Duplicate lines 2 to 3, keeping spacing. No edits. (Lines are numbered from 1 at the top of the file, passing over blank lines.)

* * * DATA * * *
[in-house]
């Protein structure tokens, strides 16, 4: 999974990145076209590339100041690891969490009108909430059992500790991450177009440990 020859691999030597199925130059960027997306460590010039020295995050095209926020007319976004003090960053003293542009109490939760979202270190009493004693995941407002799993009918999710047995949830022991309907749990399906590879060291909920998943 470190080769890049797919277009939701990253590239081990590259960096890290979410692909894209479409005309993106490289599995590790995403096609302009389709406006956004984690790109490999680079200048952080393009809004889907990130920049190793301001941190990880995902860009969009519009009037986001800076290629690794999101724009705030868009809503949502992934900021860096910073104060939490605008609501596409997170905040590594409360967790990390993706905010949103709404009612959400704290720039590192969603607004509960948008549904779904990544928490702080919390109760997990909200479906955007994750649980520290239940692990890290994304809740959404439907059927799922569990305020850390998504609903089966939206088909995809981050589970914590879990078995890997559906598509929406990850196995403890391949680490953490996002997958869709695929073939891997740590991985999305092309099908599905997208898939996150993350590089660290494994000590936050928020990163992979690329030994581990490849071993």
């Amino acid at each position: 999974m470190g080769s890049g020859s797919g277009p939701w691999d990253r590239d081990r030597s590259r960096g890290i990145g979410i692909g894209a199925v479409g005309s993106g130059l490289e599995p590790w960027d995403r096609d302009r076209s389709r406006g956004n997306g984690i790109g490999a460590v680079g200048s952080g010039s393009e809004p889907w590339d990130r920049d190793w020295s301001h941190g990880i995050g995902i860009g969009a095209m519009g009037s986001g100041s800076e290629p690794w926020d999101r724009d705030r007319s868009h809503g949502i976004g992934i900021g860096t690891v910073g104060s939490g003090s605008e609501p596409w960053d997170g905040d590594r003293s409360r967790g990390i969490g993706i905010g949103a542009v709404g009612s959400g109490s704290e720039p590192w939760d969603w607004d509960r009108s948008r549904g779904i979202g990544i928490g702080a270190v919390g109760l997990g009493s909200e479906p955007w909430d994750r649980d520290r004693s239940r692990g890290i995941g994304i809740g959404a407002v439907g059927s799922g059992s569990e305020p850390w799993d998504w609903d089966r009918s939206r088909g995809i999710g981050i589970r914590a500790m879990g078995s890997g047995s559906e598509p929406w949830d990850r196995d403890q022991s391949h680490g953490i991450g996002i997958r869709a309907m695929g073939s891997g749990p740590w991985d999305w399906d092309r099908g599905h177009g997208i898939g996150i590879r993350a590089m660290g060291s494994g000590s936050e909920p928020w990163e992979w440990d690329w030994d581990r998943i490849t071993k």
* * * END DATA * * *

């Protein structure tokens, strides 16, 4: 999974990145076209590339100041690891969490009108909430059992500790991450177009440990 020859691999030597199925130059960027997306460590010039020295995050095209926020007319976004003090960053003293542009109490939760979202270190009493004693995941407002799993009918999710047995949830022991309907749990399906590879060291909920998943 470190080769890049797919277009939701990253590239081990590259960096890290979410692909894209479409005309993106490289599995590790995403096609302009389709406006956004984690790109490999680079200048952080393009809004889907990130920049190793301001941190990880995902860009969009519009009037986001800076290629690794999101724009705030868009809503949502992934900021860096910073104060939490605008609501596409997170905040590594409360967790990390993706905010949103709404009612959400704290720039590192969603607004509960948008549904779904990544928490702080919390109760997990909200479906955007994750649980520290239940692990890290994304809740959404439907059927799922569990305020850390998504609903089966939206088909995809981050589970914590879990078995890997559906598509929406990850196995403890391949680490953490996002997958869709695929073939891997740590991985999305092309099908599905997208898939996150993350590089660290494994000590936050928020990163992979690329030994581990490849071993």
């Amino acid at each position: 999974m470190g080769s890049g020859s797919g277009p939701w691999d990253r590239d081990r030597s590259r960096g890290i990145g979410i692909g894209a199925v479409g005309s993106g130059l490289e599995p590790w960027d995403r096609d302009r076209s389709r406006g956004n997306g984690i790109g490999a460590v680079g200048s952080g010039s393009e809004p889907w590339d990130r920049d190793w020295s301001h941190g990880i995050g995902i860009g969009a095209m519009g009037s986001g100041s800076e290629p690794w926020d999101r724009d705030r007319s868009h809503g949502i976004g992934i900021g860096t690891v910073g104060s939490g003090s605008e609501p596409w960053d997170g905040d590594r003293s409360r967790g990390i969490g993706i905010g949103a542009v709404g009612s959400g109490s704290e720039p590192w939760d969603w607004d509960r009108s948008r549904g779904i979202g990544i928490g702080a270190v919390g109760l997990g009493s909200e479906p955007w909430d994750r649980d520290r004693s239940r692990g890290i995941g994304i809740g959404a407002v439907g059927s799922g059992s569990e305020p850390w799993d998504w609903d089966r009918s939206r088909g995809i999710g981050i589970r914590a500790m879990g078995s890997g047995s559906e598509p929406w949830d990850r196995d403890q022991s391949h680490g953490i991450g996002i997958r869709a309907m695929g073939s891997g749990p740590w991985d999305w399906d092309r099908g599905h177009g997208i898939g996150i590879r993350a590089m660290g060291s494994g000590s936050e909920p928020w990163e992979w440990d690329w030994d581990r998943i490849t071993k």